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Labor
8:42 am
Tue July 30, 2013

Fast-Food Strikers Demand A 'Living Wage'

People gathered outside a Wendy's restaurant in New York City on Monday as part of a one-day strike calling for higher wages for fast-food workers.
Justin Lane EPA/Landov

Originally published on Thu August 1, 2013 8:22 am

At a Wendy's restaurant in Lower Manhattan on Monday, protesters urged the lunchtime crowd to skip the Value Menu for one day. They blocked the sidewalk and half of the street.

Shanell Young held a red strike sign over her head. Young earns the minimum wage, $7.25 an hour, at another Wendy's in New York. She says that's not enough to support her and her 5-year-old son.

"It's horrible," says Young. "Everything goes up. It's unfair. You can't find an apartment. You can't pay for children's school uniforms. Everything is unfair. We can't live off this."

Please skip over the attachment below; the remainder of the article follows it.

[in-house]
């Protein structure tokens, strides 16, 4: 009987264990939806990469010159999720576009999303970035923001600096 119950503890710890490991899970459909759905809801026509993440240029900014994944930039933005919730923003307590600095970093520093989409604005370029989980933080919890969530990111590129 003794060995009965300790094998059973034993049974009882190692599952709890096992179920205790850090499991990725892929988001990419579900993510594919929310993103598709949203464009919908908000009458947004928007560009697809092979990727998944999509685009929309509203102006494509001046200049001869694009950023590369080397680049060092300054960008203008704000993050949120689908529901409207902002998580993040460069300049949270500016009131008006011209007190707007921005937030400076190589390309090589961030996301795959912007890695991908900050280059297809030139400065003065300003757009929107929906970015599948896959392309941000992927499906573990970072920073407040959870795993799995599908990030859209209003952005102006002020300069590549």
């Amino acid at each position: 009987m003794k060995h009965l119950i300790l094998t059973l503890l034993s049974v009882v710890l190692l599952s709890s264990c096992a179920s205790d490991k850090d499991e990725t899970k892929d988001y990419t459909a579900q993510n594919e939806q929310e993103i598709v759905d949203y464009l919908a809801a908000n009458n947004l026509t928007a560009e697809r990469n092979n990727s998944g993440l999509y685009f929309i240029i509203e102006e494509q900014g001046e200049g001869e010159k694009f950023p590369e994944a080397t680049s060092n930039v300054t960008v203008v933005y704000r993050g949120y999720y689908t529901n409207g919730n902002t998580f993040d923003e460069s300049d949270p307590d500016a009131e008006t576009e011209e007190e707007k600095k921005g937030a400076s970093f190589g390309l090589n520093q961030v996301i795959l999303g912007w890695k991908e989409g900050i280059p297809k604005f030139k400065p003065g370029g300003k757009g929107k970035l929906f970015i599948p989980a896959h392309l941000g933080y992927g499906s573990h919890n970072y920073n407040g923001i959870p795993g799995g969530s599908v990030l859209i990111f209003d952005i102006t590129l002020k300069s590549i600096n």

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Business
11:11 am
Mon July 29, 2013

Lawmakers Hope Sales Tax Cut Brings Manufacturing Boom

Florida ranks among the bottom states for the number of manufacturing jobs. Lawmakers eliminated the sales tax on manufacturing equipment, hoping to lure more companies.
Credit freedigitaldownloads.net/dan

Manufacturing isn't a booming industry in Florida, but many hope that will change thanks to a vote by the state Legislature.

Starting next spring, manufacturing companies will be able to buy equipment in Florida without paying sales tax on it.

That means less revenue initially for the state, but supporters say the move will help boost the industry and create jobs in Florida.

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Americas
3:07 pm
Sun July 28, 2013

Millions Gather On Rio Beach To Hear Pope Deliver Sunday Mass

Millions jammed Copacabana Beach in Rio de Janeiro for Pope Francis' final Mass on his trip to Brazil on Sunday.
Mario Tama Getty Images

Originally published on Sun July 28, 2013 1:34 pm

This post last updated at 11:30 a.m. EDT